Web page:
The NetEthics project will make a major advance in the responsible conduct of large, complex engineering research projects such as NSF-funded Engineering Research Centers (ERCs). Engineering research increasingly involves multidisciplinary teams networked across multiple universities and other institutions to develop new technologies. However, tools to help these teams conduct research ethically and develop technologies for societal benefit are lacking. Instead, current research ethics and tools tend to focus either on the responsibilities of individual researchers or the big societal issues that the new technology will raise. These two ends of the spectrum – the micro level of the individual and the macro level of overall impacts -- leave a troubling gap in the middle by offering little guidance to the leaders of complex research networks. Those leaders regularly face difficult issues such as how to reconcile conflicting ethical approaches across the network, how to ensure ethical and respectful laboratory leadership and mentoring, how to create network-wide processes for resolving disputes, and how to build a network culture valuing inclusion and diversity. Network leaders also face challenges in building community and stakeholder relationships, ensuring responsible commercialization, and making sure that the entire research network fulfills ethical responsibilities such as responsible conduct of research (RCR) with human participants, ethical treatment of animals in research, and avoiding conflicts of interest.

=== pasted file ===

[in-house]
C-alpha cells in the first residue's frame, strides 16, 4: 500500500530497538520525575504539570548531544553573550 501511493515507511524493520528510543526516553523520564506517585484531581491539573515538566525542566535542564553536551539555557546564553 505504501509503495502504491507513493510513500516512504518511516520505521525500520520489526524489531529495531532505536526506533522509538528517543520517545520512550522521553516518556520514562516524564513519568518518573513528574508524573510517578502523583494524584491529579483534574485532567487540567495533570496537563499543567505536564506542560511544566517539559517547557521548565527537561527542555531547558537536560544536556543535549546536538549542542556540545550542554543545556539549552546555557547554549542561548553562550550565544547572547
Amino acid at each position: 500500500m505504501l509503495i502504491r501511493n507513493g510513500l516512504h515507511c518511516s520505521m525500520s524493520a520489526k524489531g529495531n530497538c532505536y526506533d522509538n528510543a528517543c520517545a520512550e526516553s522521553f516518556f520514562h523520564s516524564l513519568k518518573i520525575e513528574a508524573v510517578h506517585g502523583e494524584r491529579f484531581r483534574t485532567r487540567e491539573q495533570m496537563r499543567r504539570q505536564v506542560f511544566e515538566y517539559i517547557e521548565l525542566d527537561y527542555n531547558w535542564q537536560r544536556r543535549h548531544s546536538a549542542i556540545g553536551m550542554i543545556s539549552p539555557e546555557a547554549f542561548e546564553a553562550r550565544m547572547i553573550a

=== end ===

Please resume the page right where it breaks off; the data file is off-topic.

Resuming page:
The NetEthics project will work with a group of national experts to systematically identify key ethical values to guide network ethics. The project will then use an NSF-funded ERC – ATP-BioSM -- as a laboratory to study network ethics in action. This ERC is developing technologies to “stop biological time” with advanced techniques for preserving cells, tissues, and organs to transform systems from organ transplantation to conservation biology. Finally, NetEthics will develop training tools that can be used by complex research ethics networks and those who seek to lead these major projects.